Tuesday, October 4, 2011

HWR Seminar October 5th

Scale‐Invariant Estimates for Permeabilities of Porous Media

Dr. Larry Winter

Professor and Department Head

University of Arizona ~ Hydrology & Water Resouces

Three phenomenological power laws for the permeability of porous media are derived from computational experiments on flow through explicit pore spaces. The power laws relate permeability to (i) porosity, (ii) squared mean hydraulic radius of pores, and (iii) their product, which has units of length raised to the fifth power. We call (iii) the "Kozeny predictor" because it is the same independent variable as Kozeny used in his celebrated equation. The pore spaces are represented by three dimensional images of pore networks from seventeen virtual porous media. Images of two physical pore networks and other virtual media are used to independently assess the accuracy of the three models. Their performance is also compared to estimates derived via the Kozeny equation. The power laws provide tighter estimates than the Kozeny equation even after adjusting for the extra parameter they each require. The best fit is with the power law based on the Kozeny predictor. The power is approximately one third, so the law exhibits five‐thirds scaling with length.


Harshbarger Building Room 206 @ 4:00 pm ~

(Refreshments @ 3:45pm outside room 206)

Monday, April 4, 2011

Results from 21st El Dia del Agua

The 21st Annual El Dia del Agua was a huge success! Our heartiest congratulations go to all the winners and to all who participated. For those who were unable to attend, you missed a fantastic day of oral and poster presentations from our graduate and undergraduate students. They were engaging, inspirational, and absolutely outstanding!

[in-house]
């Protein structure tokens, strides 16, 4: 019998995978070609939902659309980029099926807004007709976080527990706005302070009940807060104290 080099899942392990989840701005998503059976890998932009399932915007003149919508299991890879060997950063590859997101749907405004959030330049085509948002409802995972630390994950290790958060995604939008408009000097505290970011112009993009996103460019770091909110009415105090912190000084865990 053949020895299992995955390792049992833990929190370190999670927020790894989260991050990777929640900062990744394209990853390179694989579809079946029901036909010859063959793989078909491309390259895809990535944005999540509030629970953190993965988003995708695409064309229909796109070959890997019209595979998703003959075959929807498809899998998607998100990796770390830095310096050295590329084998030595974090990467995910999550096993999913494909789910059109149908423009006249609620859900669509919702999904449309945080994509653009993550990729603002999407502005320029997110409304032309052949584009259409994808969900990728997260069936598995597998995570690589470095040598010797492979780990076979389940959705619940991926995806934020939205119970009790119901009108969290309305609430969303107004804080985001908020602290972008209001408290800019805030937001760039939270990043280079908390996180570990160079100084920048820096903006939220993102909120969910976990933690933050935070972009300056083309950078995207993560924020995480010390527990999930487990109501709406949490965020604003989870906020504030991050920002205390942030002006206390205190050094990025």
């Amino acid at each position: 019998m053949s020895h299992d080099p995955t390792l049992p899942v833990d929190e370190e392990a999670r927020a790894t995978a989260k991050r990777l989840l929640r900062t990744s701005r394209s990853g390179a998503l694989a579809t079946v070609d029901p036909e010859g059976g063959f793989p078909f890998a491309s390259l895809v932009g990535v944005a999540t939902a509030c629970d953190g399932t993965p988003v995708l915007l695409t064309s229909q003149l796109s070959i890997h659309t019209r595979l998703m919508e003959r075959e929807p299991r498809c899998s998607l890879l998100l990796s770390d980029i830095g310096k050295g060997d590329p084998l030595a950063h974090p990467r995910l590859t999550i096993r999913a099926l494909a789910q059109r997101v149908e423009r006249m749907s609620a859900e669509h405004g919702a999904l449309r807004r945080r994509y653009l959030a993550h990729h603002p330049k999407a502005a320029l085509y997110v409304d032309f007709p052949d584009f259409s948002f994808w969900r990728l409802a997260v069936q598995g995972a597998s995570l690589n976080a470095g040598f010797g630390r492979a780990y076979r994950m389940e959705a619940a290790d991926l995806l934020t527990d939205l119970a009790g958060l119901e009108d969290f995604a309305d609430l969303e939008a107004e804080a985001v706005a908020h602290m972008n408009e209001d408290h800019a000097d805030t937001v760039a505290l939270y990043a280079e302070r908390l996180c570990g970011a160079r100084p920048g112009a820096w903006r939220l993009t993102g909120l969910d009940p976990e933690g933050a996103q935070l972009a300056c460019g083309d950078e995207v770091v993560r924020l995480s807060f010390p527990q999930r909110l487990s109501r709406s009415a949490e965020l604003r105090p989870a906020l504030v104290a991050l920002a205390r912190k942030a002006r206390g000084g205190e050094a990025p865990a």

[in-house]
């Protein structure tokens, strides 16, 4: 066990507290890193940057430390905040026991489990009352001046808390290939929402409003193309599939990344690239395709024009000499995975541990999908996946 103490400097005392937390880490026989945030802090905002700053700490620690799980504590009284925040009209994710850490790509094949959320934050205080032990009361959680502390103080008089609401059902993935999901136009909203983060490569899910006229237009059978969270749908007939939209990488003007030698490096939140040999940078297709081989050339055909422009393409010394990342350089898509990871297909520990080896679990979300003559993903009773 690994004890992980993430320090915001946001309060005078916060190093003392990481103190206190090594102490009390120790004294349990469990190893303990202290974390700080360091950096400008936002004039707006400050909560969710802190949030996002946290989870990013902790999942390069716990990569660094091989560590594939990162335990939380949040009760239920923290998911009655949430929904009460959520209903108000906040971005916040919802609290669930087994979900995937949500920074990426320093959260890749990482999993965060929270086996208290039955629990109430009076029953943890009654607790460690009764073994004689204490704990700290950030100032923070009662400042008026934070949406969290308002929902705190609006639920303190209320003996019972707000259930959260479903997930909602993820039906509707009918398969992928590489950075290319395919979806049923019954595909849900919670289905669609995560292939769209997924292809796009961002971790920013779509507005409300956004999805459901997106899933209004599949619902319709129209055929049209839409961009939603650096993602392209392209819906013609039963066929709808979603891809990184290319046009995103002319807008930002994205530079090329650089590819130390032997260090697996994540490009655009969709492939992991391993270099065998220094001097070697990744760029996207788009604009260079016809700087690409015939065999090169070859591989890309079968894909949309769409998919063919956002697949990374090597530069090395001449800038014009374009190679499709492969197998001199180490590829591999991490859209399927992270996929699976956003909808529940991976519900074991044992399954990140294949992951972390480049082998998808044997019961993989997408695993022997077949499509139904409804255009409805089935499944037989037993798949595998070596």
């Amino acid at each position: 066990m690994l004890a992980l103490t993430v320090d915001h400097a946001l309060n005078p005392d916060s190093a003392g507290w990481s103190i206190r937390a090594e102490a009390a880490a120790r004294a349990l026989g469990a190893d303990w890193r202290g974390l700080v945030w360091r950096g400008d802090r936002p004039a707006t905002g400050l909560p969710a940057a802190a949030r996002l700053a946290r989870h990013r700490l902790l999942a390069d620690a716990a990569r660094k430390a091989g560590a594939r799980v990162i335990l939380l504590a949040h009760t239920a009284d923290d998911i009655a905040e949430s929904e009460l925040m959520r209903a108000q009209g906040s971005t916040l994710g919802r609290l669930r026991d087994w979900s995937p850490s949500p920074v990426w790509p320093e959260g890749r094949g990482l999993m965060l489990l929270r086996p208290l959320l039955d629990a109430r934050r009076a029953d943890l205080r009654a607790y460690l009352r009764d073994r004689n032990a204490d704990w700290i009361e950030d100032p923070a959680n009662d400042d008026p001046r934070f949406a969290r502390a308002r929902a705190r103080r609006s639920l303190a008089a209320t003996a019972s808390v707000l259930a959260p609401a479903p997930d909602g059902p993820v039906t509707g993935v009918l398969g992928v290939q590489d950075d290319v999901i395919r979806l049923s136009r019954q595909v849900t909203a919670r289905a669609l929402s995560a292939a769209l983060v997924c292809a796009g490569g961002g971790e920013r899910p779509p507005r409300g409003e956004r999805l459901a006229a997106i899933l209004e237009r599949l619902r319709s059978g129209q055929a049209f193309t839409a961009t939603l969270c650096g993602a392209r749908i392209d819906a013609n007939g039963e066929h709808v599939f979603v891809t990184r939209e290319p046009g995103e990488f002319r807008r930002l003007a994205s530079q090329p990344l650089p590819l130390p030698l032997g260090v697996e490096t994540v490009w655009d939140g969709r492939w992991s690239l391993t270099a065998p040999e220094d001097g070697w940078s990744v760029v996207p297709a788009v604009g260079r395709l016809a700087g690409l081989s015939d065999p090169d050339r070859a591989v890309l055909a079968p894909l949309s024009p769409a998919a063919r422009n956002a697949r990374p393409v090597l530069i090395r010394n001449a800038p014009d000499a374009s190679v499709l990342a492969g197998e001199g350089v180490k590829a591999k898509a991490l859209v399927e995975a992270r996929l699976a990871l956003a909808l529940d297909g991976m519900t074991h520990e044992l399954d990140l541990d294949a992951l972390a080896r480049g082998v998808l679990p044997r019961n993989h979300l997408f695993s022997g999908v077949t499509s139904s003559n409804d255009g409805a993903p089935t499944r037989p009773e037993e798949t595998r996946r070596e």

Special kudos go to this year's winners:

Melissa Schlegel, winner of the Montgomery Prize, for her oral presentation on "Constraining the timing of microbial methane generation in an organic-rich shale using noble gases, Illinois basin, USA." Melissa's $2000 award was presented by Elizabeth Leon Mora, Errol Montgomery and Associates, Inc. representative and HWR alum.

Rose McAndrew, first place winner of the Hargis Award, for best poster presentation of her work, "Groundwater contaminant transport modeling in the upper Santa Cruz basin." Rose's $1000 award was presented by Dr. David Hargis, principal of Hargis+Associates, Inc. and HWR alum.

Becky Witte, second place winner of the Hargis Award, for best poster presentation of her work, "Evaluating hydraulic responses of soils to cyclic infiltration." Becky's $400 award was also presented by Dr. David Hargis.

Ingo Heidbuechel, winner of the HWR Department Award for best oral presentation of his work, "Determination of the catchment mass transit time distribution." Ingo's $400 award was presented by Dr. Larry Winter, HWR Department Head.

Joel Biederman, winner of the HWR Department Award for best poster presentation of his work, "Changes in snowpack accumulation and ablation associated with mountain pine beetle infestation." Joel's $400 award was also presented by Dr. Larry Winter.

Dylan Cobean, winner of the Donald R. Davis Undergraduate with Distinction Award for best poster presentation of his work, "Comparison and analysis of the 2009 NASS cropland data layer to 2009 field verified crop data throughout southern Arizona." Dylan's $400 award was presented by Dr. Martha Whitaker, Undergraduate Coordinator and HWR alum.

What an outstanding group of student researchers! Congratulations again to all
the winners.

More information on this year's El Dia del Agua here.